1. Main points

In 2014, nearly a quarter of all deaths (23%; 116,489 out of 501,424) in England and Wales were from causes considered potentially avoidable through timely and effective healthcare or public health interventions.

Males accounted for approximately 60% of all avoidable deaths.

Avoidable mortality rates were significantly higher in Wales than in England. In England, the North East had the highest avoidable mortality rate while the South East had the lowest.

Neoplasms (cancers and non-cancerous abnormal tissue growths) were the leading cause of avoidable deaths accounting for 35% of all avoidable deaths in England and Wales in 2014.

Almost a third (32%; 1,443 out of 4,571) of all deaths of children and young people (aged 0 to 19 years) were from avoidable causes.

The highest number of avoidable deaths in children and young people in England and Wales in 2014 were from accidental injuries (14%; 195 out of the 1,443 avoidable deaths in this age group).

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2. Statistician’s Quote

“People who die prematurely from avoidable causes lose an average of 23 potential years of life. For children and young people, this figure rises to 72 years. The biggest contributors to avoidable deaths are chronic illnesses such as cancer and heart disease. In contrast, accidental injuries and complications surrounding childbirth are the biggest killers of children and young people.”

Anne Campbell, Mortality Analysis Team, Office for National Statistics

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3. Things you need to know

Figures are presented for causes of death that are considered avoidable in the presence of timely and effective healthcare or public health interventions (avoidable mortality).

We have revised our definition of avoidable mortality and also developed an avoidable mortality definition for children and young people. Further information about these definitions is available on the consultation page of our website.

With advances in medical technology and wider public health interventions, deaths from a condition which was previously not avoidable may have since become avoidable. This means that when the list of avoidable causes of death is updated, it may not be appropriate to produce previously published data using the revised avoidable mortality definition. For this reason, data presented in this bulletin are for 2014 only – the latest data year available. Previously published data have not been reproduced using the revised avoidable mortality definition.

While a particular condition can be considered avoidable, this doesn’t mean that every death from that condition could be prevented. This is because factors such as the lifestyle and age of the patient, the extent of disease progression at diagnosis and the potential existence of other medical conditions are not taken into account when making a list of causes.

For most of the causes of death included in our definition there is an upper age limit of 74 years. This is because deaths at older ages are often difficult to attribute definitively to a single underlying cause and the chances of death are more affected by coexisting medical conditions and other factors.

Avoidable mortality was not intended to serve as a definitive source of evidence of differences in effectiveness of healthcare systems. It was designed to highlight areas of potential weaknesses in healthcare that could benefit from further in-depth investigation. Therefore, a degree of caution is recommended when interpreting the data.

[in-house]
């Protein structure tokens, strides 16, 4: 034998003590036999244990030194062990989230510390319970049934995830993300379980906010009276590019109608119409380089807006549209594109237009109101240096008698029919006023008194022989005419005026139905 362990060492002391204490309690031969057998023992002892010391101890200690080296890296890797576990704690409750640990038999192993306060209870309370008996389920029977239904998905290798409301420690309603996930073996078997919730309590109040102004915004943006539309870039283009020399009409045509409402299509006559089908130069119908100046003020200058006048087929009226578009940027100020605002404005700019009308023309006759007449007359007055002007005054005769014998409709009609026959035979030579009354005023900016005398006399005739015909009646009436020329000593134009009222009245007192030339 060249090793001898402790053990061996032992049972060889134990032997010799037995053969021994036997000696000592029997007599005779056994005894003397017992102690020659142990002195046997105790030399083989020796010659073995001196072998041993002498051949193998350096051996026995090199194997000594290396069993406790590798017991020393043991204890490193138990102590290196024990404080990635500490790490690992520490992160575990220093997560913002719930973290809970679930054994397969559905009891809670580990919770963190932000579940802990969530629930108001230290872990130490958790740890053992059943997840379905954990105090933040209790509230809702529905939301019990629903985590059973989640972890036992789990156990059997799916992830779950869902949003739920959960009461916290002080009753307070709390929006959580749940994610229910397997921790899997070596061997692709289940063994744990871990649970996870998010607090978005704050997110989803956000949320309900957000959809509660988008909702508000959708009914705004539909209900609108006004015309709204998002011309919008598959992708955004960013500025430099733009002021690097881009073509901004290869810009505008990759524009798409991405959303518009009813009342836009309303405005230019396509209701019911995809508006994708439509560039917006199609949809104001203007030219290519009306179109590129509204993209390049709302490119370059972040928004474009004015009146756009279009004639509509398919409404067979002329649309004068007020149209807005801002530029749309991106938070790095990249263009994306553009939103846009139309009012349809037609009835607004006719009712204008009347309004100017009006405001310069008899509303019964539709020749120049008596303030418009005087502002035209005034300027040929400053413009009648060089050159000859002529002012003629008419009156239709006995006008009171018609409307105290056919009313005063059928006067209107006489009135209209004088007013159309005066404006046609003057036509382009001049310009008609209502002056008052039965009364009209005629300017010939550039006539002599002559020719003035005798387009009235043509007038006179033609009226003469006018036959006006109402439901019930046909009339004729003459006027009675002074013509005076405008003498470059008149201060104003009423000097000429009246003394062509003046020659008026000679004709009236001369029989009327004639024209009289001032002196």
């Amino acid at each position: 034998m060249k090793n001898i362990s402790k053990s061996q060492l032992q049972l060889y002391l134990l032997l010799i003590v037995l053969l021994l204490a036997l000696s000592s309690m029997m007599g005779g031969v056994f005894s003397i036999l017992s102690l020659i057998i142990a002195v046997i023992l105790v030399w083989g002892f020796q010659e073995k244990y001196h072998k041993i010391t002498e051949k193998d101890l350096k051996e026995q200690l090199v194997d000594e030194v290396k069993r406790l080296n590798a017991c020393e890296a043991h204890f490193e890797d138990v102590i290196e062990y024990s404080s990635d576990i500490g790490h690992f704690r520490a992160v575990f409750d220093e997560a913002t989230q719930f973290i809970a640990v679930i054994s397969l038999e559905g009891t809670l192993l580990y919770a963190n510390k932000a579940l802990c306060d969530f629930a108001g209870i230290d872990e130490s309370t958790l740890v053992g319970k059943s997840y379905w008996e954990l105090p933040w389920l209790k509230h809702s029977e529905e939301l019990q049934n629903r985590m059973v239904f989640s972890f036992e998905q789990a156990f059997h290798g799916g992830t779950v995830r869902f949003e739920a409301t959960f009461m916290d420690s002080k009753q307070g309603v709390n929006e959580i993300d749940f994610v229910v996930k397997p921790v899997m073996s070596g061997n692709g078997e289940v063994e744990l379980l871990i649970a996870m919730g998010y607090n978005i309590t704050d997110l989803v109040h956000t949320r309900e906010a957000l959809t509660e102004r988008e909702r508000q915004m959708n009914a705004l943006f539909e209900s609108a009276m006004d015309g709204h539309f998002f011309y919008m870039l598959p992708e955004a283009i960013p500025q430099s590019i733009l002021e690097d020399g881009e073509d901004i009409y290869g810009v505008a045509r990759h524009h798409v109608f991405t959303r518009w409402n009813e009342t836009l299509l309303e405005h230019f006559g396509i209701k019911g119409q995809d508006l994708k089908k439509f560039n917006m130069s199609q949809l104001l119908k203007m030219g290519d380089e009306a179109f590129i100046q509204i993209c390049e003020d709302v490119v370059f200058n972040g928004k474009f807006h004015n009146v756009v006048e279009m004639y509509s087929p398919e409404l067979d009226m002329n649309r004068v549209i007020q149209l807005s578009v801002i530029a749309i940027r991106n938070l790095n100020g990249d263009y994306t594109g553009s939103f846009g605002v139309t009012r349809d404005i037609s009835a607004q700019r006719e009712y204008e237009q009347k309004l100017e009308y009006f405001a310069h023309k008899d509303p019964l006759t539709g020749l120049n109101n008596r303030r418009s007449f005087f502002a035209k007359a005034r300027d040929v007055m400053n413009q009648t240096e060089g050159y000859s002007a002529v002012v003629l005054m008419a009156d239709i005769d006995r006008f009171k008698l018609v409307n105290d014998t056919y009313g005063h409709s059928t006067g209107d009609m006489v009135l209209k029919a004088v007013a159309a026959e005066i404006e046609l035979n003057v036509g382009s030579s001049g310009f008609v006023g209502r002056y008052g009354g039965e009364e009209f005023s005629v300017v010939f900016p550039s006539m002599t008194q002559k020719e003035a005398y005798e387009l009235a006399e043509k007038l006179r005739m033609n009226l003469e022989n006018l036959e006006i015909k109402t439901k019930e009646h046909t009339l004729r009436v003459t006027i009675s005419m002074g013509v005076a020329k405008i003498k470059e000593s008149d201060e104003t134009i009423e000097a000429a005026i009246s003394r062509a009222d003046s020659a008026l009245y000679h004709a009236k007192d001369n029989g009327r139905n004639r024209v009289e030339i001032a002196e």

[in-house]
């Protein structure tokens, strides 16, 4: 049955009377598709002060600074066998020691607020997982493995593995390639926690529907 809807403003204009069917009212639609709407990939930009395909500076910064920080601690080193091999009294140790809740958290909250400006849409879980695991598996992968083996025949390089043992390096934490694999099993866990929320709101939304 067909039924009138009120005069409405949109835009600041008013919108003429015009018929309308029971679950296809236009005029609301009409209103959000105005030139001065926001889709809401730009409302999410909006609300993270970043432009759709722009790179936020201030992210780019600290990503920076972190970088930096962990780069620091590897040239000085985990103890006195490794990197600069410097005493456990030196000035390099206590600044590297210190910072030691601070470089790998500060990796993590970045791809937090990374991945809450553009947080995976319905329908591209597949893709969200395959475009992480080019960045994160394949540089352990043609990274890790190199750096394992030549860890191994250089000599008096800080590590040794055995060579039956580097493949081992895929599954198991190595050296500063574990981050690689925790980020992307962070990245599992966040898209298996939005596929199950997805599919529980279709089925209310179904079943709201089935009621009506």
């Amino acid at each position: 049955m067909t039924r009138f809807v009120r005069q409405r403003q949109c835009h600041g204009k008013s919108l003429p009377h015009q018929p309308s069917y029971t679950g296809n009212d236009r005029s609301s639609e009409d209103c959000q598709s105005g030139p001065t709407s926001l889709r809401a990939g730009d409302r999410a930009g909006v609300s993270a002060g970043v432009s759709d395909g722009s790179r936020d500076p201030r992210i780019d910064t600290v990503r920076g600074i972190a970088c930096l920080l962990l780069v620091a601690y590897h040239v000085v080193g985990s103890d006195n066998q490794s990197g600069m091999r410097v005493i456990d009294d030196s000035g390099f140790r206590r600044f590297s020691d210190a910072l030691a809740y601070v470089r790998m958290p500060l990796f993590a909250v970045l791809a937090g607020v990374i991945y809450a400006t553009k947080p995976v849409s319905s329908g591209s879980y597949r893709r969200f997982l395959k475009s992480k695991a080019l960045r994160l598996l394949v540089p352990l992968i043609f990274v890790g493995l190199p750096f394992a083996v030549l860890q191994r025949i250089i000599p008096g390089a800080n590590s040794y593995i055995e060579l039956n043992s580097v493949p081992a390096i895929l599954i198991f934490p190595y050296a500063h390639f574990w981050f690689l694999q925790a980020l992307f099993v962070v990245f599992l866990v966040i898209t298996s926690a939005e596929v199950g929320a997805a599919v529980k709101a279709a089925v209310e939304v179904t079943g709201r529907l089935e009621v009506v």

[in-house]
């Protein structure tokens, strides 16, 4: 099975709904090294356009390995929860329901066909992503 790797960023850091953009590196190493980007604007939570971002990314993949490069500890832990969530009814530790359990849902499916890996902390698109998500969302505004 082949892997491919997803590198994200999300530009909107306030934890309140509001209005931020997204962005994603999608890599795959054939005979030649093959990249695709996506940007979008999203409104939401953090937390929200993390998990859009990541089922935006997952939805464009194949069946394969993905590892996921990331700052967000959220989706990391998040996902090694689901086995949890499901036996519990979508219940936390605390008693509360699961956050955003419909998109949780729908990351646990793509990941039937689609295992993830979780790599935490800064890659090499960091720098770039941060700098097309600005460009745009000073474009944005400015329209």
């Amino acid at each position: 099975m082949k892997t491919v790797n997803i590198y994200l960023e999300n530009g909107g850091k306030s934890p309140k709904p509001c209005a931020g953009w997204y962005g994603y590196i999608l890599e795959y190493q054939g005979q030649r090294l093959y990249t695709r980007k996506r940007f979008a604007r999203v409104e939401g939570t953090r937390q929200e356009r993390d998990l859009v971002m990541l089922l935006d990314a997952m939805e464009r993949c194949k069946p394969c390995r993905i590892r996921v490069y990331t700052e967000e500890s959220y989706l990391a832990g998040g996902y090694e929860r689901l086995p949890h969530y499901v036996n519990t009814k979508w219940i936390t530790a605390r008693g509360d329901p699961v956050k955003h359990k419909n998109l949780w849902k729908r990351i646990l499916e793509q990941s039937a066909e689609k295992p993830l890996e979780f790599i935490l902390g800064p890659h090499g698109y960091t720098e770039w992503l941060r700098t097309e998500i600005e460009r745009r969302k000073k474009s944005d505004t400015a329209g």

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4. How have we defined avoidable mortality?

Amenable mortality:

  • a death is amenable (treatable) if, in the light of medical knowledge and technology at the time of death, all or most deaths from that cause (subject to age limits if appropriate) could be avoided through good quality healthcare

Preventable mortality:

  • a death is preventable if, in the light of understanding of the determinants of health at time of death, all or most deaths from that cause (subject to age limits if appropriate) could be avoided by public health interventions in the broadest sense

Avoidable mortality:

  • avoidable deaths are all those defined as preventable, amenable (treatable) or both, where each death is counted only once; where a cause of death is both preventable and amenable, all deaths from that cause are counted in both categories when they are presented separately
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5. Nearly a quarter of all deaths in 2014 (23%) were from avoidable causes

In 2014, approximately 23% of all deaths were from causes considered avoidable (116,489 out of 501,424 deaths). The majority of these deaths were among males (60%).

The age-standardised avoidable mortality rate for all persons in England and Wales was 221.0 per 100,000 persons in 2014.

Males were more likely to die from an avoidable cause than females. Approximately 29% of all male deaths were from avoidable causes (70,108 out of 245,142 deaths) compared with 18% of all female deaths (46,381 out of 256,282 deaths).

The rate for males was significantly higher than that for females (276.3 deaths per 100,000 males compared with 169.2 per 100,000 females).

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6. Neoplasms were the leading cause of avoidable deaths in 2014

We examined both broad cause groups and individual causes of avoidable deaths to assess their contribution to avoidable mortality. The latter are discussed elsewhere in this document.

For broad cause groups, the leading cause of avoidable deaths was neoplasms, with an age-standardised rate of 78.2 per 100,000 population. Conversely, the cause group with the smallest contribution to avoidable deaths was infections (3.0 deaths per 100,000).

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7. Cardiovascular disease caused 44% of all deaths from conditions amenable to healthcare

There were 62,156 deaths from causes considered amenable to healthcare in England and Wales in 2014; an age-standardised mortality rate of 118.9 per 100,000 population.